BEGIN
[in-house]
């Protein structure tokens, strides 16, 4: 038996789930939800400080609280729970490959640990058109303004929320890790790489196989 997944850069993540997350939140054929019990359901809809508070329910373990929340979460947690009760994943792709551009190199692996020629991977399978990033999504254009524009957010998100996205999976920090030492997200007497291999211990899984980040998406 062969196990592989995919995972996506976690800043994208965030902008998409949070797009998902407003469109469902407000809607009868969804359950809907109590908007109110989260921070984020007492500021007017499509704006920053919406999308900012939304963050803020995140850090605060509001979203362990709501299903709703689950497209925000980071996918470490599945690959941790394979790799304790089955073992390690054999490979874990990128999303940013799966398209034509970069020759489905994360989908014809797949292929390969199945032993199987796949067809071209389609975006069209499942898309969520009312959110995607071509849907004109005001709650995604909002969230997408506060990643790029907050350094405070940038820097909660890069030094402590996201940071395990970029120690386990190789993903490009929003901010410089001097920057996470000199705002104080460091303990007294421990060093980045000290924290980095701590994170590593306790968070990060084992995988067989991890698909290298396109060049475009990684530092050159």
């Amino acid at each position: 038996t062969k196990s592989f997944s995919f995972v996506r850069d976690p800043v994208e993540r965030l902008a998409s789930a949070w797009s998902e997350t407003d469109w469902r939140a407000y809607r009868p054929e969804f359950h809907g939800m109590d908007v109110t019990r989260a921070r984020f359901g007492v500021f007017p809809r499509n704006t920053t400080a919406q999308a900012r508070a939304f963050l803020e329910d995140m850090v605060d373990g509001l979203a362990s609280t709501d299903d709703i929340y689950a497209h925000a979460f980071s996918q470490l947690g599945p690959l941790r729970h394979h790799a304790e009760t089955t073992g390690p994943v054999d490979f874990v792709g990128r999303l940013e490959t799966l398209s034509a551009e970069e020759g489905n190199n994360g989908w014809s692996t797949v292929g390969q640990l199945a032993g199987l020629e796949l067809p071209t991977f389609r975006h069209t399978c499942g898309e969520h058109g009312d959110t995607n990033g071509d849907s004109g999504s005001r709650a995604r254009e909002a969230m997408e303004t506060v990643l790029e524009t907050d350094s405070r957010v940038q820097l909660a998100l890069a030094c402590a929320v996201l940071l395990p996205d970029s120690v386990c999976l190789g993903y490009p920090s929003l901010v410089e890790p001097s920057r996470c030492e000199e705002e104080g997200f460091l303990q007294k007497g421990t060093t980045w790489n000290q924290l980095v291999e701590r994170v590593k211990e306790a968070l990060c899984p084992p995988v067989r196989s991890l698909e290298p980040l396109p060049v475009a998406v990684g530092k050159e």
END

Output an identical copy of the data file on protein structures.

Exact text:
[in-house]
């Protein structure tokens, strides 16, 4: 038996789930939800400080609280729970490959640990058109303004929320890790790489196989 997944850069993540997350939140054929019990359901809809508070329910373990929340979460947690009760994943792709551009190199692996020629991977399978990033999504254009524009957010998100996205999976920090030492997200007497291999211990899984980040998406 062969196990592989995919995972996506976690800043994208965030902008998409949070797009998902407003469109469902407000809607009868969804359950809907109590908007109110989260921070984020007492500021007017499509704006920053919406999308900012939304963050803020995140850090605060509001979203362990709501299903709703689950497209925000980071996918470490599945690959941790394979790799304790089955073992390690054999490979874990990128999303940013799966398209034509970069020759489905994360989908014809797949292929390969199945032993199987796949067809071209389609975006069209499942898309969520009312959110995607071509849907004109005001709650995604909002969230997408506060990643790029907050350094405070940038820097909660890069030094402590996201940071395990970029120690386990190789993903490009929003901010410089001097920057996470000199705002104080460091303990007294421990060093980045000290924290980095701590994170590593306790968070990060084992995988067989991890698909290298396109060049475009990684530092050159």
């Amino acid at each position: 038996t062969k196990s592989f997944s995919f995972v996506r850069d976690p800043v994208e993540r965030l902008a998409s789930a949070w797009s998902e997350t407003d469109w469902r939140a407000y809607r009868p054929e969804f359950h809907g939800m109590d908007v109110t019990r989260a921070r984020f359901g007492v500021f007017p809809r499509n704006t920053t400080a919406q999308a900012r508070a939304f963050l803020e329910d995140m850090v605060d373990g509001l979203a362990s609280t709501d299903d709703i929340y689950a497209h925000a979460f980071s996918q470490l947690g599945p690959l941790r729970h394979h790799a304790e009760t089955t073992g390690p994943v054999d490979f874990v792709g990128r999303l940013e490959t799966l398209s034509a551009e970069e020759g489905n190199n994360g989908w014809s692996t797949v292929g390969q640990l199945a032993g199987l020629e796949l067809p071209t991977f389609r975006h069209t399978c499942g898309e969520h058109g009312d959110t995607n990033g071509d849907s004109g999504s005001r709650a995604r254009e909002a969230m997408e303004t506060v990643l790029e524009t907050d350094s405070r957010v940038q820097l909660a998100l890069a030094c402590a929320v996201l940071l395990p996205d970029s120690v386990c999976l190789g993903y490009p920090s929003l901010v410089e890790p001097s920057r996470c030492e000199e705002e104080g997200f460091l303990q007294k007497g421990t060093t980045w790489n000290q924290l980095v291999e701590r994170v590593k211990e306790a968070l990060c899984p084992p995988v067989r196989s991890l698909e290298p980040l396109p060049v475009a998406v990684g530092k050159e």